Comment Re:As Is True Of Game Theory (Score 1) 4

ah yes - I agree, the Greeks were used to dealing with a world where much is not understood, so it's necessary to develop a structure of thinking where mystery and a lack of knowledge have a place. As you say, the modern mindset is that everything must be explainable, so it often is.

To recall another Greek idea that's very applicable today - 'hubris'. Is science about 'knowing' or 'seeming'? I think that people have forgotten that science is a description of the world that may well get asymptotically close to being the 'truth', but it is ultimately not the thing itself - just a description.

Comment Re:As Is True Of Game Theory (Score 1) 4

oooh - got to be so careful with using Game Theory for modelling real world phenomena...

Try reading Elinor Ostrom's work on Common Pool Resources (i.e., fisheries, forests, etc.) - she won the Nobel prize in Economics for it. She has a nice turn of phrase - 'using models as metaphor'. The constraints imposed to describe scenarios in game theory can be totally irrelevant in empirical settings, such as assumptions about perfect knowledge, zero cost of policing/enforcing game rules, etc. But, policy makers often use game theory models as a basis of deciding what policies to choose - sometimes with disastrous consequences.

Also, for humans, theoretical modellers often take little consideration about norms of behaviour that contribute to decision making, but have no measurable 'value' (such as shame or guilt in taking rationally advantageous positions to the detriment of other members of society), i.e., think of the Prisoners' Dilemma, but add a little social norm I like to call the 'shower payoff' for the defect strategy... :D

I think evolutionary biology is particularly guilty of trying to use game theory to explain everything. I don't have a problem with evolution theory itself, but I do have a problem with trying to draw new conclusions about human behaviour on the basis of your game theory modelling assumptions. I think that's one of the reasons why there is a lot of cynicism about human behaviour.

Comment As Is True Of Game Theory (Score 1) 4

I`ve bumped up against Game Theory a few times but lately I`ve begun to wonder if Game Theory or, more to the point, adoption of Game Theory as an overriding theory governing everything from financial investments to social relationships is beginning to reflect something akin to the bacterium`s dilemma of facing a dichotomy of two possible survival strategies, or, in our case going with Game Theory as an overriding theory or going against it because it`s the choice of all others. Game Theory has become a sink hole and aspects of all disciplines seem to sliding into it. I`ve decided to take it out for another spin and try to see whats what and what ain`t. I`m torn between blaming Game Theory and the Auction Model as the culprits for the recent economic melt down but I`m not sure it wasn`t the strategies inherent in MS excels fantasy sports teams spreadsheets.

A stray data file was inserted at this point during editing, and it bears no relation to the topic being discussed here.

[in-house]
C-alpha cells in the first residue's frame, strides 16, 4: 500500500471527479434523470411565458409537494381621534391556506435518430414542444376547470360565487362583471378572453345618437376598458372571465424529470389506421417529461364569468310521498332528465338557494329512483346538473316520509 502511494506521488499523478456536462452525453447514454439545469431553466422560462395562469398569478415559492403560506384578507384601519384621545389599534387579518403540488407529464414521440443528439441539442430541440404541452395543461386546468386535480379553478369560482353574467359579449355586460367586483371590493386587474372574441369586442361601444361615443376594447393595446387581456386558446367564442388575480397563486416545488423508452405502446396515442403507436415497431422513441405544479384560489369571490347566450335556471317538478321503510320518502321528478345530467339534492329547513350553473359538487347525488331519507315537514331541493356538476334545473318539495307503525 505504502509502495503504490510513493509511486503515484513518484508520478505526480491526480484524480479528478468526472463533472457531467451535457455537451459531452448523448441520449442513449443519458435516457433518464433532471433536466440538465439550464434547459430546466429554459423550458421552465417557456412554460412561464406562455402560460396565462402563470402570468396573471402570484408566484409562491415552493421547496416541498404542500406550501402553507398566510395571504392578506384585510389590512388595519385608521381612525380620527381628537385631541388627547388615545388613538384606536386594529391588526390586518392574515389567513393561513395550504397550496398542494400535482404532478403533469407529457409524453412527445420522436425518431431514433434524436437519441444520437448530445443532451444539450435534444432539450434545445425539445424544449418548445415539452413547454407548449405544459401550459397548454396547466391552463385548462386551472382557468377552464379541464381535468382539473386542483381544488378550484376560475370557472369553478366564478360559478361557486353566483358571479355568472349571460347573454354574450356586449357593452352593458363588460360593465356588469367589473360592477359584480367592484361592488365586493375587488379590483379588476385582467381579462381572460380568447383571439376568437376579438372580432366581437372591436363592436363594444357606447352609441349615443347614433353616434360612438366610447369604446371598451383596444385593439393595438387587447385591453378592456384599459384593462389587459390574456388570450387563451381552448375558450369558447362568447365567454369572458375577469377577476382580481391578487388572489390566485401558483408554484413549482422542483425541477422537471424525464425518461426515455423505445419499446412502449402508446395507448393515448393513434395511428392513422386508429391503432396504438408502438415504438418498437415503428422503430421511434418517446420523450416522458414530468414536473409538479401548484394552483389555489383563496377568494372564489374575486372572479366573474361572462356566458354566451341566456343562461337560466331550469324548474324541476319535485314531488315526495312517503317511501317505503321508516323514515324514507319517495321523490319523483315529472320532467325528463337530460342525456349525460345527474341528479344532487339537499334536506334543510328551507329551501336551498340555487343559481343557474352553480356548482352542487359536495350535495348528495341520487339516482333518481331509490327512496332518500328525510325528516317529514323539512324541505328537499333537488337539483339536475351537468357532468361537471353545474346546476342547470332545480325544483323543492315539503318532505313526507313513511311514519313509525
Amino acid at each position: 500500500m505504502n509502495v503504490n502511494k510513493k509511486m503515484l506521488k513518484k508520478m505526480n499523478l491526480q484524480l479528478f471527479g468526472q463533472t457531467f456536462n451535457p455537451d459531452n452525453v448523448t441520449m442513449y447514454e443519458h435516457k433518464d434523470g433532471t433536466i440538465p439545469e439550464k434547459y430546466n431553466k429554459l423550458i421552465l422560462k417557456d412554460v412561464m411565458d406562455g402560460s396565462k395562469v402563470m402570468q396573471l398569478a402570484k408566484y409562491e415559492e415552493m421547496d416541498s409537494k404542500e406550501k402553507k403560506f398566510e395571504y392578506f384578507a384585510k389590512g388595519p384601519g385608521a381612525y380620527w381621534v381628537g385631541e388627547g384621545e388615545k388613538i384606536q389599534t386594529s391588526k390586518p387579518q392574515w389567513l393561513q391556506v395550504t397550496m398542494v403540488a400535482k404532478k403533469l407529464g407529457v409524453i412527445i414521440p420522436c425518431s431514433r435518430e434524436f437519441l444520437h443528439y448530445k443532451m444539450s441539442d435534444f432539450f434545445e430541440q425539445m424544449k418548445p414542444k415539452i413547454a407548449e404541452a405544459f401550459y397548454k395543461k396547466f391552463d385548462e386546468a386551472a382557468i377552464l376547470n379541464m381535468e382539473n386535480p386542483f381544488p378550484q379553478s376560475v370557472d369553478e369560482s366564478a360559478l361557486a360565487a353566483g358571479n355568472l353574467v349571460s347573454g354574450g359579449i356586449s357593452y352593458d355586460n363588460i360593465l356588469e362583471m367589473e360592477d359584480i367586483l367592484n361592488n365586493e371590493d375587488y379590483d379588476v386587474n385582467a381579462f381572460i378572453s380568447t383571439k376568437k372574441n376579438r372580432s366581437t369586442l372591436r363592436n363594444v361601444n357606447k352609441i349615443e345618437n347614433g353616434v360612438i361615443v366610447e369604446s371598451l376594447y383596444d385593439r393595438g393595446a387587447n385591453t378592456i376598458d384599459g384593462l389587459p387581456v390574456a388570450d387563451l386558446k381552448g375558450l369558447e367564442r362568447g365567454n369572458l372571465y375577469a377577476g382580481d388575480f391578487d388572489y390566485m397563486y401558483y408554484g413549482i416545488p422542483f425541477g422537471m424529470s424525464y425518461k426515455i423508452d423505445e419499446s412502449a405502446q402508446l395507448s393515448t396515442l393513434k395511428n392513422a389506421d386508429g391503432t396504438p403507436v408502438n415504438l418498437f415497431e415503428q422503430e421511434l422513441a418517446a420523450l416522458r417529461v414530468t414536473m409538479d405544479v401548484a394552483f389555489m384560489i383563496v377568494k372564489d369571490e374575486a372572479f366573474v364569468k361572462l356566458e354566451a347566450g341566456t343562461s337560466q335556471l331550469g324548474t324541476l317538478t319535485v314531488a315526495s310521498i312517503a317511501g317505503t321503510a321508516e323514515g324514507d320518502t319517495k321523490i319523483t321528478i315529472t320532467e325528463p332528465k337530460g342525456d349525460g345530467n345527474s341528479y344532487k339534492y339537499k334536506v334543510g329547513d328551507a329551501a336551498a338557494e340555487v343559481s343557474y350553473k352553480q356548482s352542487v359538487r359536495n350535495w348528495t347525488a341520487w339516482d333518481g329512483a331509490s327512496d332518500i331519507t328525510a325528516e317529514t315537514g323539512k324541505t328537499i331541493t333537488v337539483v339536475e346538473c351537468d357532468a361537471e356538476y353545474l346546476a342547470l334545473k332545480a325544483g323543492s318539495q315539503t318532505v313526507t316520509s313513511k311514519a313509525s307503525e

Submission + - Bacterial dilemma and game theory ( 4

dumuzi writes: Scientists studying how bacteria under stress collectively weigh and initiate different survival strategies say they have gained new insights into how humans make strategic decisions that affect their health, wealth and the fate of others in society. The authors of the new study are theoretical physicists and chemists at the University of California, San Diego's Center for Theoretical Biological Physics.
In nature, bacteria live in large colonies whose numbers may reach up to 100 times the number of people on earth. Many bacteria respond to extreme stress — such as starvation, poisoning and irradiation — by creating spores". Alternately the bacteria may "choose" to enter a state called competence where they are able to absorb the nutrients from their newly deceased comrades.
"Each bacterium in the colony communicates via chemical messages and performs a sophisticated decision making process using a specialized network of genes and proteins. Modeling this complex interplay of genes and proteins by the bacteria enabled the scientists to assess the pros and cons of different choices in game theory."
"It pays for the individual cell to take the risk and escape into competence only if it notices that the majority of the cells decide to sporulate," explained Onuchic. "But if this is the case, it should not take this chance because most of the other cells might reach the same conclusion and escape from sporulation.

Comment And what about muscle gain? (Score 1) 978

It looks like the study focussed on weight loss as a measure of exercise benefit - but we may gain weight from other exercise-induced adaptions, such as increased muscle mass. From the abstract:

Despite attaining lower than predicted weight reduction, these individuals experienced significant increases in aerobic capacity (6.3 ±; P<0.01), decreased systolic (-6.00 ±11.5mmHg; P<0.05) and diastolic blood pressure (-3.9 ±5.8mmHg; P<0.01), waist circumference (-3.7 ±2.7cm; P<0.01) and resting heart rate (-4.8±8.9bpm, p<0.001).

The reduced waist line should be an indicator of fat loss, I think people are confusing weight loss with fat loss. The take-home story should be to not rely on weight loss as an indicator of benefit from exercise - not that exercise doesn't reduce fat mass.